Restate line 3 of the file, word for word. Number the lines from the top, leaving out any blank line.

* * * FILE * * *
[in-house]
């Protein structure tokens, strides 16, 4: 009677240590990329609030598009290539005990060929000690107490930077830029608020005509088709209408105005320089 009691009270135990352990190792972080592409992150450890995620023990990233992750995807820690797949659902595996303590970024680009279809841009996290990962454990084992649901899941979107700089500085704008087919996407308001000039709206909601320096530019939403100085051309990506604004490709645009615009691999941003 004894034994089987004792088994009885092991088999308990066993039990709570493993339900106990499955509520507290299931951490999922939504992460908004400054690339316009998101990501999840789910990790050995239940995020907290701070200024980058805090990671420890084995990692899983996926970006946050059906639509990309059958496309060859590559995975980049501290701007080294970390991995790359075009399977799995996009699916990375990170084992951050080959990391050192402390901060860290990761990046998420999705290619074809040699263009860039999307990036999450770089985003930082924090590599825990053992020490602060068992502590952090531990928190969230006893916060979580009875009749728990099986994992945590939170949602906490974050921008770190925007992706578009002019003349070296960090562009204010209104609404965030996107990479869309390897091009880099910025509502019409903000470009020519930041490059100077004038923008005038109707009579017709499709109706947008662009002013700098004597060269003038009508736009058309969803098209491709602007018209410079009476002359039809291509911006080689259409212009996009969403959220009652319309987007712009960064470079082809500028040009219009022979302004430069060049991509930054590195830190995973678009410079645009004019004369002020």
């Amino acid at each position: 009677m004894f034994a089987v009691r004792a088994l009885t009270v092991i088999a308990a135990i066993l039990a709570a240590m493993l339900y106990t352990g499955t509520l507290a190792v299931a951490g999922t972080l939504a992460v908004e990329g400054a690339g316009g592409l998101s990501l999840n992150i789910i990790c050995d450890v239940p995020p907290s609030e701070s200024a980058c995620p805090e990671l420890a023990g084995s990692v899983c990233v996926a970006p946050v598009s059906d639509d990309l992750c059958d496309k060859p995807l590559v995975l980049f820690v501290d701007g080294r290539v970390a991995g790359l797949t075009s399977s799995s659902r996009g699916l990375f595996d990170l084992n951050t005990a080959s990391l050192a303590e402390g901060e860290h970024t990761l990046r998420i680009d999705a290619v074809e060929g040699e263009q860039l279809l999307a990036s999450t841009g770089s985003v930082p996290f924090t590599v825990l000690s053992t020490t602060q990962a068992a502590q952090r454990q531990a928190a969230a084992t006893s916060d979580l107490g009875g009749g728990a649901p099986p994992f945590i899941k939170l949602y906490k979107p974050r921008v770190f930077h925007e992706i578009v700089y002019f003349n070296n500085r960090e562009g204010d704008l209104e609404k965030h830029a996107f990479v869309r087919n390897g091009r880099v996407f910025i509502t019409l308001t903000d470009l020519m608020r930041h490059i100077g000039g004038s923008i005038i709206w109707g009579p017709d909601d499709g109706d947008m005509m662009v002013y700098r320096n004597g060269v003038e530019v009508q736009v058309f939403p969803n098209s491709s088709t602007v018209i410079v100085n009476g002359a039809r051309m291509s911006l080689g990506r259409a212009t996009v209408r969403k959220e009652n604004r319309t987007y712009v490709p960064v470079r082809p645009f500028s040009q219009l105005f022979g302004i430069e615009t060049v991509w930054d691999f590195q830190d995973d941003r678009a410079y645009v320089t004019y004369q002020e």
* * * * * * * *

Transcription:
């Amino acid at each position: 009677m004894f034994a089987v009691r004792a088994l009885t009270v092991i088999a308990a135990i066993l039990a709570a240590m493993l339900y106990t352990g499955t509520l507290a190792v299931a951490g999922t972080l939504a992460v908004e990329g400054a690339g316009g592409l998101s990501l999840n992150i789910i990790c050995d450890v239940p995020p907290s609030e701070s200024a980058c995620p805090e990671l420890a023990g084995s990692v899983c990233v996926a970006p946050v598009s059906d639509d990309l992750c059958d496309k060859p995807l590559v995975l980049f820690v501290d701007g080294r290539v970390a991995g790359l797949t075009s399977s799995s659902r996009g699916l990375f595996d990170l084992n951050t005990a080959s990391l050192a303590e402390g901060e860290h970024t990761l990046r998420i680009d999705a290619v074809e060929g040699e263009q860039l279809l999307a990036s999450t841009g770089s985003v930082p996290f924090t590599v825990l000690s053992t020490t602060q990962a068992a502590q952090r454990q531990a928190a969230a084992t006893s916060d979580l107490g009875g009749g728990a649901p099986p994992f945590i899941k939170l949602y906490k979107p974050r921008v770190f930077h925007e992706i578009v700089y002019f003349n070296n500085r960090e562009g204010d704008l209104e609404k965030h830029a996107f990479v869309r087919n390897g091009r880099v996407f910025i509502t019409l308001t903000d470009l020519m608020r930041h490059i100077g000039g004038s923008i005038i709206w109707g009579p017709d909601d499709g109706d947008m005509m662009v002013y700098r320096n004597g060269v003038e530019v009508q736009v058309f939403p969803n098209s491709s088709t602007v018209i410079v100085n009476g002359a039809r051309m291509s911006l080689g990506r259409a212009t996009v209408r969403k959220e009652n604004r319309t987007y712009v490709p960064v470079r082809p645009f500028s040009q219009l105005f022979g302004i430069e615009t060049v991509w930054d691999f590195q830190d995973d941003r678009a410079y645009v320089t004019y004369q002020e």